First, there’s extraction which according to Leonard is a fancy word for natural resource exploitation, which is a fancy word for trashing the planet. And we’re good with that. Cutting down trees, destroying mountains so that we could mine precious minerals, using up all the water, and driving animal species to extinction. In the past three decades, one-third of the planet’s natural resources base has been consumed.

Next, the materials move to production where energy is used to mix toxic chemicals with the natural resources to make toxic contaminated products. There are over 100,000 synthetic chemicals in commerce today. It sounds kind of stupid but we actually choose to use toxic contaminated products – the clothes we’re wearing, the gadgets we work with, things around us; it’s practically everywhere. We may not be aware of the chemicals they use in the production process and we might even reason out that it’s in small quantities that it could never affect us. But we know better. I believe this is one reason why cancer is so common now and why there are a lot of diseases emerging.

Now after production comes distribution which means selling all these toxic contaminated junk as quickly as possible. So the goal is to keep the prices down, keep the people buying, and keep the inventory moving. How do they keep the prices down? By externalizing the costs where the real cost of making stuff aren’t captured in the price.

And who really pays for it? The people who lost their natural resources. The people affected by pollution caused by the production process. The workers exposed to toxic chemicals but are not properly compensated or not covered by insurance and health care. They are the ones who pay for it.

We go now to the heart of the system, the engine that drives it – consumption. We live in a society where value is measured by how much we consume. And we have become voracious consumers. We have this insatiable appetite to keep on buying stuff. And 99 percent of the stuff we buy will be trashed within six months.

That’s because of two things – planned obsolescence and perceived obsolescence. Planned obsolescence is stuff designed to be useless as quickly as possible. Industrial designers actually discuss how fast they can make stuff break and still leaves the consumer with enough faith in the product to go buy another one. Thus the birth of everything disposable – cups, underwear, camera, etc.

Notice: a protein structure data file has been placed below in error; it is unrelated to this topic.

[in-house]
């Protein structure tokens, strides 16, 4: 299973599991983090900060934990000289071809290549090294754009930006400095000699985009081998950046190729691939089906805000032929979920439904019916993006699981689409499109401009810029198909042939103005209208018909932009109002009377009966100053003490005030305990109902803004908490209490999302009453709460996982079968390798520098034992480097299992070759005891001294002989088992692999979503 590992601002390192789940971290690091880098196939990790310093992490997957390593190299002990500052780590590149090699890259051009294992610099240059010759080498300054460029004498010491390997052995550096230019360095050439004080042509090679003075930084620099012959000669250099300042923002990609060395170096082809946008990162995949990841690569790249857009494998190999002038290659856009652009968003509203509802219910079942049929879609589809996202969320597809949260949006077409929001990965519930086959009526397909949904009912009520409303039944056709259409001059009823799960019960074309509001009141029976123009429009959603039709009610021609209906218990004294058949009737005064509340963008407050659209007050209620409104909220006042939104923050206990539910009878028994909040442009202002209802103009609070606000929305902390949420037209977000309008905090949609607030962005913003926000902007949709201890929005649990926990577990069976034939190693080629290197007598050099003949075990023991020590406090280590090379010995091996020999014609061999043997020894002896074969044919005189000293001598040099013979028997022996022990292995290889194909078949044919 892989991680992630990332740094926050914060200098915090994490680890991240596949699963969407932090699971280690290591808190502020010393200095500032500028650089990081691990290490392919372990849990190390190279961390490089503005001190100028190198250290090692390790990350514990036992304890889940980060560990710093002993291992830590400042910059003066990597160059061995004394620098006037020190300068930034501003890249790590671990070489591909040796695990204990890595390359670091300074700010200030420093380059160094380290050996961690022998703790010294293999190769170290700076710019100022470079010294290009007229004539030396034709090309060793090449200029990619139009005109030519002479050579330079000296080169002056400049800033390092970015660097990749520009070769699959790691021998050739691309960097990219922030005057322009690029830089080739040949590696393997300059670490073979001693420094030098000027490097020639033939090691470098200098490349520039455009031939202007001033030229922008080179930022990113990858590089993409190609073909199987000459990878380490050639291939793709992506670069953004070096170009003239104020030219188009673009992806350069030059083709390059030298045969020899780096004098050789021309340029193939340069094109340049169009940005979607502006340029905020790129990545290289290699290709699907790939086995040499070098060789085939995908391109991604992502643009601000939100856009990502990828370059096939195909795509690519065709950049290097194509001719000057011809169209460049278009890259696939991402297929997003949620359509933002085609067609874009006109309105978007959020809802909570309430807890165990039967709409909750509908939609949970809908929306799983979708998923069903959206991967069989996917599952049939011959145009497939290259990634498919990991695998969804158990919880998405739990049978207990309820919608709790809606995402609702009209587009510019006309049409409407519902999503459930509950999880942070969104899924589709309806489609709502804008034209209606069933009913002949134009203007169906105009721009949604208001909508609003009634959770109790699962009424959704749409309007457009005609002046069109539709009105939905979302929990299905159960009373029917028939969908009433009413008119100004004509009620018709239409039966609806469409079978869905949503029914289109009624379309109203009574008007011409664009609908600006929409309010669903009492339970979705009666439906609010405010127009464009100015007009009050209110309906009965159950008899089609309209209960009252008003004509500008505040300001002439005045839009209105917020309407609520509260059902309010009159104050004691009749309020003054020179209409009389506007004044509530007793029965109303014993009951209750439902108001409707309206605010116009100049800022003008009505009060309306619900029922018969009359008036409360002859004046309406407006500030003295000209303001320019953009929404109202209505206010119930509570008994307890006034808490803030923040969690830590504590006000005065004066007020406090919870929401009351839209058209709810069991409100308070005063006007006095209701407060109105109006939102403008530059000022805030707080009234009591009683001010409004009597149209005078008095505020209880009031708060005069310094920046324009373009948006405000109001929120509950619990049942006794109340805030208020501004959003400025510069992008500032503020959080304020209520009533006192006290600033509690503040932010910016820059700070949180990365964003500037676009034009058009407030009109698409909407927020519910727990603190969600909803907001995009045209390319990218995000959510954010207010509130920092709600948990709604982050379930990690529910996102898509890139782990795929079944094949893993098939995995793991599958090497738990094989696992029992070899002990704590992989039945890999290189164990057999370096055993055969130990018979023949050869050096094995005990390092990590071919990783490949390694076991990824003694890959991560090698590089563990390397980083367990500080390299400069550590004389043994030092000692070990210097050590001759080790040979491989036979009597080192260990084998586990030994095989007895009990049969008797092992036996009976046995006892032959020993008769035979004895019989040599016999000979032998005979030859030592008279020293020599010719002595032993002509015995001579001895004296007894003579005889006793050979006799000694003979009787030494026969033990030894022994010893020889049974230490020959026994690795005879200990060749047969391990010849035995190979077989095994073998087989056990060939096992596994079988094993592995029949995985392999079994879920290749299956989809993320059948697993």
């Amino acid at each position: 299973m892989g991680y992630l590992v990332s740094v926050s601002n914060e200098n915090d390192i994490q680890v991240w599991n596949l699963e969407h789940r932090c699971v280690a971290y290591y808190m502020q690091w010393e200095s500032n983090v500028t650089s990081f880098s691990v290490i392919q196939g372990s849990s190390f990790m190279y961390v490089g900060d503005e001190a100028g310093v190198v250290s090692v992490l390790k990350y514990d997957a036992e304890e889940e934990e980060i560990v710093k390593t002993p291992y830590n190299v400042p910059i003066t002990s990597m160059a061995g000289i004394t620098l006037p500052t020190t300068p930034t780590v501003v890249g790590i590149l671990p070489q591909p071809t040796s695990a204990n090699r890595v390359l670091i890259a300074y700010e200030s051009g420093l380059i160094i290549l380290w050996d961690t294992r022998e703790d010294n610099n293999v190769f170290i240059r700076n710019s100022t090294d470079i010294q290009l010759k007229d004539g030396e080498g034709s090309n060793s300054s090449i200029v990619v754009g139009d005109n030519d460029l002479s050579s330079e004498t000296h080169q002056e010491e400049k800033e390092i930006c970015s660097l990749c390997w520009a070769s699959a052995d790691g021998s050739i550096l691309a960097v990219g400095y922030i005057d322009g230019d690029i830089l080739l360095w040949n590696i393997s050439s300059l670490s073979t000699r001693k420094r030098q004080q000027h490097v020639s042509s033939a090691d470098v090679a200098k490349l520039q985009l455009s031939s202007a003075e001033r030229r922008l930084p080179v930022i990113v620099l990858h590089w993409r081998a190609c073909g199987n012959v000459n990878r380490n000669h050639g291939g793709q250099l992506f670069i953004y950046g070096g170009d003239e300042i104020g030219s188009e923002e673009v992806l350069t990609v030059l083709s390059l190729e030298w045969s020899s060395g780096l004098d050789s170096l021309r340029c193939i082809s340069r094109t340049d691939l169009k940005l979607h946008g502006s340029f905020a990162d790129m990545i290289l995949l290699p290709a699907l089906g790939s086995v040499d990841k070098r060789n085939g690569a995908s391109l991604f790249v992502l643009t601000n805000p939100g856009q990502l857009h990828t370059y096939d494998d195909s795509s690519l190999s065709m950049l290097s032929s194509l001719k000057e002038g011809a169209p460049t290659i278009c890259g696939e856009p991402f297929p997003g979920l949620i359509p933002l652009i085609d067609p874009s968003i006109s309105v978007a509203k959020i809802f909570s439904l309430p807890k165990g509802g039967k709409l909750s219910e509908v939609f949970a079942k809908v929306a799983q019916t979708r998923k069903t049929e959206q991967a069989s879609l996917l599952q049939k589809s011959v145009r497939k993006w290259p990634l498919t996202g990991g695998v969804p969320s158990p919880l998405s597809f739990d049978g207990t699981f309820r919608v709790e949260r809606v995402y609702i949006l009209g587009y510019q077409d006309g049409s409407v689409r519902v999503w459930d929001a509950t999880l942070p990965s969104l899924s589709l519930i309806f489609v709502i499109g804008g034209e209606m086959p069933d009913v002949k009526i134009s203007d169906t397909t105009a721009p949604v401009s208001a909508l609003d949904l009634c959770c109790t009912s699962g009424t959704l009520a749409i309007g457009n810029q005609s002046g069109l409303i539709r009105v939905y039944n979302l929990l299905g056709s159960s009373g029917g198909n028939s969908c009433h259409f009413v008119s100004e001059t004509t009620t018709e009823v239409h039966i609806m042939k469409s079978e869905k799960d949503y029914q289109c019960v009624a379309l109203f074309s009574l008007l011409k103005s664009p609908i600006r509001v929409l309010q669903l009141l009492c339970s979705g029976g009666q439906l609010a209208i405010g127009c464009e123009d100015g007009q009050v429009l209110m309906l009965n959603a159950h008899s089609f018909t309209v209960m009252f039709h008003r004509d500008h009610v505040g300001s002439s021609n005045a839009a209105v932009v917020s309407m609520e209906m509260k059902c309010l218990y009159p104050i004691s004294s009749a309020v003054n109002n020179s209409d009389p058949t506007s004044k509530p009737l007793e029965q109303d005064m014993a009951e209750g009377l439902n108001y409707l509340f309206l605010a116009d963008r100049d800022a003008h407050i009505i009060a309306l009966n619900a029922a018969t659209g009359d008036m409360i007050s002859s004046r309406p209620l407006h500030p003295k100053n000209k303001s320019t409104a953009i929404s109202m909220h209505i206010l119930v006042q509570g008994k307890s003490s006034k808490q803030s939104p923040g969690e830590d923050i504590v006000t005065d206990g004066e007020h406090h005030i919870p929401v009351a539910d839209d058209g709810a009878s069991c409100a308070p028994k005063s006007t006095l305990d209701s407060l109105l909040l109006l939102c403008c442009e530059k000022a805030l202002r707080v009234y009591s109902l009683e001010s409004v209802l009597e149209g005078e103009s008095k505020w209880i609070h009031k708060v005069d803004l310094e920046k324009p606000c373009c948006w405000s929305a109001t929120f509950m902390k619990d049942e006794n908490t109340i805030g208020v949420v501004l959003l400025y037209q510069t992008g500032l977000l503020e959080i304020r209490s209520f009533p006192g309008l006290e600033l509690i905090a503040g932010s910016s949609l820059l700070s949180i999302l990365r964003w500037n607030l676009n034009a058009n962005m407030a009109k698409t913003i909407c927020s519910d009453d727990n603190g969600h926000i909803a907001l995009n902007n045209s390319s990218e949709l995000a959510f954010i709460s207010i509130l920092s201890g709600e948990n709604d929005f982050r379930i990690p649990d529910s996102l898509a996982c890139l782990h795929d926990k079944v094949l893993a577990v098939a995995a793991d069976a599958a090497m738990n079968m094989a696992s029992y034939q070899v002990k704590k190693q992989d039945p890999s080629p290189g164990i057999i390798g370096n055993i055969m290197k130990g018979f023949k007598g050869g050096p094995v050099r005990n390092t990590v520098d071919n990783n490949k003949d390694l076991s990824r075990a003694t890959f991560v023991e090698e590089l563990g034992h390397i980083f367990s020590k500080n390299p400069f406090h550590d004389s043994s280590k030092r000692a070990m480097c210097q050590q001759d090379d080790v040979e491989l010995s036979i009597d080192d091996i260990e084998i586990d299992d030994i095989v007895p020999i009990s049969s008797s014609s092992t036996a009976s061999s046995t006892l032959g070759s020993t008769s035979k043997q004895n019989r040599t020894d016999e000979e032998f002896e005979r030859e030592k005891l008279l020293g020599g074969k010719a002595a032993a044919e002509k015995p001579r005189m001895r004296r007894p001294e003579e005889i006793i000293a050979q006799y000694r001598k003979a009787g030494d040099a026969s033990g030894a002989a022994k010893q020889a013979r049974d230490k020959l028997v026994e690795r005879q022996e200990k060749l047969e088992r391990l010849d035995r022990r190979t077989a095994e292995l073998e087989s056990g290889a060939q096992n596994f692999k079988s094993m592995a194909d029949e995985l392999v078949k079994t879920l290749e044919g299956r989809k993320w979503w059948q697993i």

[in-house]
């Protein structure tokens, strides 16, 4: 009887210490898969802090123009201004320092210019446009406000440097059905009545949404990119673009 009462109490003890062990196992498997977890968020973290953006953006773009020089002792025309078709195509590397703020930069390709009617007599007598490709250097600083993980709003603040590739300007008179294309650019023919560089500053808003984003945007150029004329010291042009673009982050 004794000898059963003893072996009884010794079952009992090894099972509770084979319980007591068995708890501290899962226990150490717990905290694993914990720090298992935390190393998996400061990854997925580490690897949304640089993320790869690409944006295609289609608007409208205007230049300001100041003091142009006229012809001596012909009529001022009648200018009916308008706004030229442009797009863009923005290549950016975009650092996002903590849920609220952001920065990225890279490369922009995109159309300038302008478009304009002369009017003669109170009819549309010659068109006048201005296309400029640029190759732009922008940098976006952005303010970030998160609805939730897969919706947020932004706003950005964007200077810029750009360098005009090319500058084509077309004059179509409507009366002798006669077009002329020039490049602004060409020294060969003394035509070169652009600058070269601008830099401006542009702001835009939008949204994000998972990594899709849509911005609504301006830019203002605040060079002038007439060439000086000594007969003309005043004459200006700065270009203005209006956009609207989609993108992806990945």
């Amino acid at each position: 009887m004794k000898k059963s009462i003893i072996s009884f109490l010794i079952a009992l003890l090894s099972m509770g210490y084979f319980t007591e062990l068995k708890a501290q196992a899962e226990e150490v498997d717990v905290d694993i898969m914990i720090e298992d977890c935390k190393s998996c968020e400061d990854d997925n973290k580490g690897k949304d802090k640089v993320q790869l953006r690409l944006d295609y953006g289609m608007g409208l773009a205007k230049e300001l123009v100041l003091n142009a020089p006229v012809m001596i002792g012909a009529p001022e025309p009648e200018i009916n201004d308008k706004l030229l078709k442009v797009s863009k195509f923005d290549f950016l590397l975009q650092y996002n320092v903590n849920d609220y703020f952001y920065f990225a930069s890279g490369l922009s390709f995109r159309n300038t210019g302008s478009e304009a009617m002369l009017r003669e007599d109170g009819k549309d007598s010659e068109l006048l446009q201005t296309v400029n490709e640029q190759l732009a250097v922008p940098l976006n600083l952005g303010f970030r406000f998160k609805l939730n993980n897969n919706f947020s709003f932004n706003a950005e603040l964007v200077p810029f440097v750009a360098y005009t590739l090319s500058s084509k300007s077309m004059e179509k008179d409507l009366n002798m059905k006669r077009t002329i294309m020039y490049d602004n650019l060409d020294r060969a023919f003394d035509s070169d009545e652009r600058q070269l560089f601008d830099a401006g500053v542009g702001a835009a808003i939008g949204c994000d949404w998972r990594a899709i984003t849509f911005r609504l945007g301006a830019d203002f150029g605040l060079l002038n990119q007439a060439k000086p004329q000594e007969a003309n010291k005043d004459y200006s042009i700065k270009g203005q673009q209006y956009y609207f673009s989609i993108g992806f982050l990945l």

Perceived obsolescence, on the other hand, convinces us to throw away stuff that is still perfectly useful. How do they do that? They change the way the stuff looks. In fashion, for instance, women’s shoe heels go from fat the previous year to skinny this year and from skinny to fat the following year. Ladies who wear fat heeled shoes in a skinny heel year is an embarrassment as it means they haven’t contributed to the consumption system.

Advertisements play a major part in promoting this idea telling us that everything about us is wrong and it can be made right if we just go shopping. Ironically, happiness level is declining. We have more stuff but we have less time for the things that really make us happy – family, friends, leisure time.

Then what happens to all the stuff which becomes useless or we have decided not to use anymore? They become garbage. We are quite aware with the disposal stage but it’s something we always try to ignore despite the stink. Out of sight, out of mind.

The waste is dumped in landfills or worse, burned in an incinerator and then dumped in a landfill. Other countries export disposal too sometimes in the guise of donations. Rich countries giving away their refuse to grateful poor countries.

How about recycling, does it help? It does but it’s not enough. For every one can of garbage, there’s an equivalent of 70 garbage cans produced as it went through the production process. So even if you recycle a hundred percent of your waste, it’s just the tip of the iceberg and couldn’t address the root cause. Also, much of the garbage can’t be recycled since it contains too many toxics or it is actually designed not to be recyclable in the first place.

The future looks grim and the situation seemingly hopeless but a lot of people are becoming aware of the truth behind material economy. Practices grounded on sustainability and equity are now being followed such as green chemistry, zero waste, closed loop production, renewable energy, and local living economies.

Some would say it’s unrealistic and too idealistic that it cannot possibly happen. But we were the ones who created the problem and it’s up to us to make changes.